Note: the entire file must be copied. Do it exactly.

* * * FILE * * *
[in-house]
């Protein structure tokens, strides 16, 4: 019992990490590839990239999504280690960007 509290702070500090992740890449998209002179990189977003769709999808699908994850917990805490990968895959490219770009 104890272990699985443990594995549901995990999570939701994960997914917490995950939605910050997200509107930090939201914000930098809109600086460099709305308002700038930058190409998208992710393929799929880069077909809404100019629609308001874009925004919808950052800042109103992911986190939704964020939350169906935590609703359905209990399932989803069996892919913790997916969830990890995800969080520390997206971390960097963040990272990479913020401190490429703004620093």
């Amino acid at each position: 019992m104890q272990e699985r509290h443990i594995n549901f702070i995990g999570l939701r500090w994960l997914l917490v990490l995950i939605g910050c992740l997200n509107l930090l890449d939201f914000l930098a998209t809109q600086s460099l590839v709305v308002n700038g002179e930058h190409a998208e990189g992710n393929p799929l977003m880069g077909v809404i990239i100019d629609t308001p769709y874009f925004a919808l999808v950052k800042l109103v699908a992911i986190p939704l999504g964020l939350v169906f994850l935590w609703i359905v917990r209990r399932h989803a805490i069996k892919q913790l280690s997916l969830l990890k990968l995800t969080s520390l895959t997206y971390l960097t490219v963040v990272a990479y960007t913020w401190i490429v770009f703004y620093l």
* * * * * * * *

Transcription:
[in-house]
């Protein structure tokens, strides 16, 4: 019992990490590839990239999504280690960007 509290702070500090992740890449998209002179990189977003769709999808699908994850917990805490990968895959490219770009 104890272990699985443990594995549901995990999570939701994960997914917490995950939605910050997200509107930090939201914000930098809109600086460099709305308002700038930058190409998208992710393929799929880069077909809404100019629609308001874009925004919808950052800042109103992911986190939704964020939350169906935590609703359905209990399932989803069996892919913790997916969830990890995800969080520390997206971390960097963040990272990479913020401190490429703004620093």
């Amino acid at each position: 019992m104890q272990e699985r509290h443990i594995n549901f702070i995990g999570l939701r500090w994960l997914l917490v990490l995950i939605g910050c992740l997200n509107l930090l890449d939201f914000l930098a998209t809109q600086s460099l590839v709305v308002n700038g002179e930058h190409a998208e990189g992710n393929p799929l977003m880069g077909v809404i990239i100019d629609t308001p769709y874009f925004a919808l999808v950052k800042l109103v699908a992911i986190p939704l999504g964020l939350v169906f994850l935590w609703i359905v917990r209990r399932h989803a805490i069996k892919q913790l280690s997916l969830l990890k990968l995800t969080s520390l895959t997206y971390l960097t490219v963040v990272a990479y960007t913020w401190i490429v770009f703004y620093l």